Looting wasn't a problem, except for a few scum that tore out plumbing and electrical wiring for the scrap copper, and the licensed contractors that upped their prices to 10X what they charged before. The people that weren't handy were at their mercy. I had always done my own work, became homeowner licensed, and we came out okay. It was neighbors that watched out for each other and helped each other that made it worthwhile. Those are the people that are the heroes.
I am better prepared now. I picked up a truck camper and a F350 diesel. The abuse that I put my Scion BoX through, hauling cement, 4 X 8s, countless 2 X 4s, PEX, tools, gas pipe. was unbelievable. It came through when I needed it and is still my favorite. A heavy truck would have been easier.
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Old 04-04-2011, 03:34 PM   #67
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Ham radio will always be the communication mode of last resort, that gets you in touch when nothing else will.

It's easier than ever these days to get an Amateur Radio license, and equipment is affordable, available, and easy to use.

The best place to begin, if you're interested, is:
American Radio Relay League | Ham Radio Association and Resources
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Old 04-04-2011, 04:09 PM   #68
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The crank radios are a great idea and I have one, as well as a backup plain old 9v radio, but even then check them as my rechargable internal battery seemed to have given out just sitting on the shelf.

I also have two separate small solar panels that can trickle charge a portable deep cycle 12 v battery and a couple small inverters to run ac off of dc.

In an emergency, those of us with old fashioned water heaters can shut off the incoming valve and gas and get drinkable water from that. Of course being this close to lake Michigan with 129,000,000,000,000 gallons of water, and water down maybe 12 feet below ground I doubt if that will be a huge problem here. People yes. Water no.
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Old 04-04-2011, 04:30 PM   #69
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Originally Posted by Ready-4-ER-at-14 View Post
The crank radios are a great idea...
Yep. I think every crank should have one...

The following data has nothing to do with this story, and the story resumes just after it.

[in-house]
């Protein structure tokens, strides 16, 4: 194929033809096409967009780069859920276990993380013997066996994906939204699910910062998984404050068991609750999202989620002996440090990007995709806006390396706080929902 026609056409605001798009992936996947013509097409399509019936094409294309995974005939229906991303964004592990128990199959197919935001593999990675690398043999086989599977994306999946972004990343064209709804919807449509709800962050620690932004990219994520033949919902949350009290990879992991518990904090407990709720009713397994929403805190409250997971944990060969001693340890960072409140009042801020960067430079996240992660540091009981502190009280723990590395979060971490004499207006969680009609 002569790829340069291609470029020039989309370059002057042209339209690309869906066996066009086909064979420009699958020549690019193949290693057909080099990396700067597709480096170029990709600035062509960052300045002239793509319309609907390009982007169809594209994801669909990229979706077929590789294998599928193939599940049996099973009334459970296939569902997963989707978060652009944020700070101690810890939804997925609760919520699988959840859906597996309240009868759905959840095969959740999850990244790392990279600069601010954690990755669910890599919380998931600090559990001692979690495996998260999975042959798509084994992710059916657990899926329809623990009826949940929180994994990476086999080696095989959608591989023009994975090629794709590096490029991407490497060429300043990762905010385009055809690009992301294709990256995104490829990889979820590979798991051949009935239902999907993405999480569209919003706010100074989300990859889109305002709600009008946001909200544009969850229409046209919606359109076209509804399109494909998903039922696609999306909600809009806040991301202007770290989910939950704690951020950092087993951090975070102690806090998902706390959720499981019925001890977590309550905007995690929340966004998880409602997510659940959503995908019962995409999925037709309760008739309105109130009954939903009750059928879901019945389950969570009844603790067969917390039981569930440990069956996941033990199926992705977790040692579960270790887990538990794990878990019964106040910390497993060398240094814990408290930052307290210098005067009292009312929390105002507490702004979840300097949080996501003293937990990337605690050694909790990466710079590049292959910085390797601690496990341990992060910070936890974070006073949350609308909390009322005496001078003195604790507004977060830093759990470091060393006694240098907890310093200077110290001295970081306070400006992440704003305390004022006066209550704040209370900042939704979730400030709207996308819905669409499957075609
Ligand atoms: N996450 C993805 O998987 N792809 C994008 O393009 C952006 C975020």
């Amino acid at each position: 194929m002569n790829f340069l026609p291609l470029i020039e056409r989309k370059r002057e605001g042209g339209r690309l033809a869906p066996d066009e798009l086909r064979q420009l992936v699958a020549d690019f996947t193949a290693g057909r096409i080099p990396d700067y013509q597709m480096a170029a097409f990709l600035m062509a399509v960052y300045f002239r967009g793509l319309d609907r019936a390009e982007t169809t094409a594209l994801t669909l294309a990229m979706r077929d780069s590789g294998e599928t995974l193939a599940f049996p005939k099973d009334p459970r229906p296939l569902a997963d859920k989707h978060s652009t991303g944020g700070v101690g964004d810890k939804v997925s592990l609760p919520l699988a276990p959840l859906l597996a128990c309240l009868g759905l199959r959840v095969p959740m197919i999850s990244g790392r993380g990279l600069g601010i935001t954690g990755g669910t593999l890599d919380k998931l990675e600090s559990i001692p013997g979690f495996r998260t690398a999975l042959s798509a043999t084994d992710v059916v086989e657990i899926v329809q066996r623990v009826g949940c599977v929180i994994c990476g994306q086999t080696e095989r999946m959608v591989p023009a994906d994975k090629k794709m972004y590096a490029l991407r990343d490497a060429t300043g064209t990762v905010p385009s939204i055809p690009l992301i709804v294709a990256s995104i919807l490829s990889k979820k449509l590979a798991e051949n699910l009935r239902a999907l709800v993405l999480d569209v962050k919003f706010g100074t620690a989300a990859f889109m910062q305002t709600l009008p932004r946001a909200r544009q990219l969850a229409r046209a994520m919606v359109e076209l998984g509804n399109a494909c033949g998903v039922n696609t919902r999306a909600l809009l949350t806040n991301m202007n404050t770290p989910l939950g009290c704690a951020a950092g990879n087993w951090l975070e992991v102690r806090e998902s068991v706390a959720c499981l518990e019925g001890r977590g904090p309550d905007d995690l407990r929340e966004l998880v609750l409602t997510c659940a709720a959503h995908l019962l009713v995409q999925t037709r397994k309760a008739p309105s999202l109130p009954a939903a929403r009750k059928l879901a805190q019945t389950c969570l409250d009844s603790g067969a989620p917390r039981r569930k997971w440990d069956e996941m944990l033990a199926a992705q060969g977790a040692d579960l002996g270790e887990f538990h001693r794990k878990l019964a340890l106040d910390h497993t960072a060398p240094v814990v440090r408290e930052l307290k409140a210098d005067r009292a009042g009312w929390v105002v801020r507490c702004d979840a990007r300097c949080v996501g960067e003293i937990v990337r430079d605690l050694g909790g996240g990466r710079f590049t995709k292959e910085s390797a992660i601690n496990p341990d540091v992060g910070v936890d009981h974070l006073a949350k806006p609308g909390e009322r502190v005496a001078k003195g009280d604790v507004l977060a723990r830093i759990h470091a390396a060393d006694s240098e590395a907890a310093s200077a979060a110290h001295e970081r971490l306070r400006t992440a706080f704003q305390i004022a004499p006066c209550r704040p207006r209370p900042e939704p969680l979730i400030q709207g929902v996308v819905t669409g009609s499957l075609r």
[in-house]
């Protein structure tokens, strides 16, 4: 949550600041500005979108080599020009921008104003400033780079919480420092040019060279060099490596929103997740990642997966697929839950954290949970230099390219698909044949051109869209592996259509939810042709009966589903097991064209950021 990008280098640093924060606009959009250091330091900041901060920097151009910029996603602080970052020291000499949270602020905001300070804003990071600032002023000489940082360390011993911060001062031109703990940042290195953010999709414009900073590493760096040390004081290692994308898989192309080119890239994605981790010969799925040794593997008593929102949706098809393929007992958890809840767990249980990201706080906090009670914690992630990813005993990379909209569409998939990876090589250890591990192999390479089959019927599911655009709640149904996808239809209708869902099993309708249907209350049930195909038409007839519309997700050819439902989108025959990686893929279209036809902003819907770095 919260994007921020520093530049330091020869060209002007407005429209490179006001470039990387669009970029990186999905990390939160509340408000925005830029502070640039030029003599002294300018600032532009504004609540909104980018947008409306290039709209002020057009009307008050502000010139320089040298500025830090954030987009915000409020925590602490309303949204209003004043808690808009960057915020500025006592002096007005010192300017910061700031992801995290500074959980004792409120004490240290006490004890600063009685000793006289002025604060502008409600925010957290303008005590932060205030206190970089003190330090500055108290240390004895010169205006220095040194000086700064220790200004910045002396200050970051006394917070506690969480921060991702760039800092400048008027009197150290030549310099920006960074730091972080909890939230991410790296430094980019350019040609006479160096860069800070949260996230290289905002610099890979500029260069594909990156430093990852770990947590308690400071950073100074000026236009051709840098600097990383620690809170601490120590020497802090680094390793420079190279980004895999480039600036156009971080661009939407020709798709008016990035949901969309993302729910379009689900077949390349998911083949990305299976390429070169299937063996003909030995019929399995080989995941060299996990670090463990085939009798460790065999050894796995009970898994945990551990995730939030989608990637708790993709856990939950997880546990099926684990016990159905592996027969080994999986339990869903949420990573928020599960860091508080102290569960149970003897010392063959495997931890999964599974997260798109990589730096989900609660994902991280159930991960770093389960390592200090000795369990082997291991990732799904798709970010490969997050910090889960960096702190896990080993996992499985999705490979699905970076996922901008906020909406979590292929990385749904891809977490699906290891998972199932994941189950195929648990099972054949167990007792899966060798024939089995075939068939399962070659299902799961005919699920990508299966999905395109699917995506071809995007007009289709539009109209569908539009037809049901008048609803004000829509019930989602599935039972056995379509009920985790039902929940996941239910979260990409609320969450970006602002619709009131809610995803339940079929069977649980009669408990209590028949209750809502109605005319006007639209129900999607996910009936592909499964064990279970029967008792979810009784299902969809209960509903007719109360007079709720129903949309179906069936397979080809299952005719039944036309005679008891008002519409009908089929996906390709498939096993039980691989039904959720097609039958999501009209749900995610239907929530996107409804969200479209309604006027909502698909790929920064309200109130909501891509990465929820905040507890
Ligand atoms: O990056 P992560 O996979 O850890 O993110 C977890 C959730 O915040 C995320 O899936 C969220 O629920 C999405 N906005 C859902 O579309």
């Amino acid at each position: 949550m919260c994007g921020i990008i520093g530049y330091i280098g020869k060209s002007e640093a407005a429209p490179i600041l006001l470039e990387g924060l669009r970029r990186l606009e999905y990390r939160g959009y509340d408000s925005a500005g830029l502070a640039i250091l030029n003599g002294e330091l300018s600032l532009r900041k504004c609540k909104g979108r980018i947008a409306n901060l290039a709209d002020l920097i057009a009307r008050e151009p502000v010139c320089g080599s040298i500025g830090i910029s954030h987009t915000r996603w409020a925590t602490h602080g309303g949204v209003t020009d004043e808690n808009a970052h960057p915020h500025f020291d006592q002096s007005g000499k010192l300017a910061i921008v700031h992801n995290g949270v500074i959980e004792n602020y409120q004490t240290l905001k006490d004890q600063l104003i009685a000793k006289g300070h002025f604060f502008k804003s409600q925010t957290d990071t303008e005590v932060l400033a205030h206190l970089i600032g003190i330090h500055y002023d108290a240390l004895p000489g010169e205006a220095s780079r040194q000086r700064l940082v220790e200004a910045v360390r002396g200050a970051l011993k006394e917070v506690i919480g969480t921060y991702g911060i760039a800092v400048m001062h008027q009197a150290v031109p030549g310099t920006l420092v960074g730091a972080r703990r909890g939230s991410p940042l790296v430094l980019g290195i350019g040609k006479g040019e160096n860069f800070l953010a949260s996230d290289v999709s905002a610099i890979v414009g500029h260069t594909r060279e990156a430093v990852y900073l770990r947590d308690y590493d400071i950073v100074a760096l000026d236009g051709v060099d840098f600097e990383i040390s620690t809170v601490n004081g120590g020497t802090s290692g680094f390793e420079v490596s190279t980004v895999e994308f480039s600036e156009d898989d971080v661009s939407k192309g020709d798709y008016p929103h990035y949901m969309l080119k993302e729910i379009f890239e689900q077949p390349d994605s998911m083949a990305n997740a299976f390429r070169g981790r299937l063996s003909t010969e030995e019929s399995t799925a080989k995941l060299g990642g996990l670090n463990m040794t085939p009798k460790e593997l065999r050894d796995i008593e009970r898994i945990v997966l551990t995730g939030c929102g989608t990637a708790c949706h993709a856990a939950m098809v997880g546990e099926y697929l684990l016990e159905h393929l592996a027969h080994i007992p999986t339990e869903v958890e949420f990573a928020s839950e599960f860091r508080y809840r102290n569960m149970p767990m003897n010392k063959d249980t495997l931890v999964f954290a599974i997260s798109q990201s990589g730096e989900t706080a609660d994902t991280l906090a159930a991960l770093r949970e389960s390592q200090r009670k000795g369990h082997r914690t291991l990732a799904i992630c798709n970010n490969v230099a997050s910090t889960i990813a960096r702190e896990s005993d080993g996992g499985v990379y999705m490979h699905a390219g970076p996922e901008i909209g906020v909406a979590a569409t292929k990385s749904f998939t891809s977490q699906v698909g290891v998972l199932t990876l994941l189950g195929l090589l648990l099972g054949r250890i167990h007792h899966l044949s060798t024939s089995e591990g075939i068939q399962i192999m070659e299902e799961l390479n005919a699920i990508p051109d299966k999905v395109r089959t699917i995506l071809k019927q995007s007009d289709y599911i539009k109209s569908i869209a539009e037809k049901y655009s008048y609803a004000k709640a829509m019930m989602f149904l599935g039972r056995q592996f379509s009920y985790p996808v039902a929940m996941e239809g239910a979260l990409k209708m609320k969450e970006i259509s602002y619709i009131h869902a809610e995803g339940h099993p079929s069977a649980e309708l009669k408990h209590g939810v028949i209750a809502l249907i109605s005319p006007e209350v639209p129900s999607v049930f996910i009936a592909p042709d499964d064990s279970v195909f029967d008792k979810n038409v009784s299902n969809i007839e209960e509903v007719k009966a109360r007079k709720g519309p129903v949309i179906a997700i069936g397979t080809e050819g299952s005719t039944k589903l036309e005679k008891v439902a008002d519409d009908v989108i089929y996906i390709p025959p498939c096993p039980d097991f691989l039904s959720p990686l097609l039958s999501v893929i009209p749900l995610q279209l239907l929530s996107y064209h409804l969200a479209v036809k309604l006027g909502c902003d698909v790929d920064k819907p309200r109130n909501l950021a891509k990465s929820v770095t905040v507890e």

Numbers is hard.

Retired in 2005 at age 58, no pension

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Old 04-10-2011, 02:12 PM   #70
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I have a very minor "emergency" (water outtage) to report, but an interesting one from the perspective of a lack of preparedness.
Approx 3 miles from my house, a municipal water main broke and caused a large sinkhole in the road. It took 4 days to repair it. Several of my friends who live there reported they had no water on hand in the house for drinking or cooking. No showers or toilets either.
I am on a different municipal water main than the one that broke. I asked each of my friends why they didn't call me to come up and fill jugs of water and use my shower*.
All I got were blank looks. They had simply assumed that all of the water supply feeds were down. Their focus was so narrow on their own localized outtage and the road closure that looking for a solution less than 3 miles away never occurred to them.

* I was afraid to ask what they did for a toilet. We do live in the country after all.
"All our dreams can come true, if we have the courage to pursue them." - Walt Disney
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Old 04-10-2011, 05:45 PM   #71
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I keep 10 one-gallon milk jugs full of water in the basement. I recycle the water through the house plants and the birdbath, but I always have the ten jugs on hand. The idea is that if we ever experience a water main break, we will at least have some water available for drinking and flushing toilets. If the repair takes longer, we can always buy water at the store, but I like having some handy.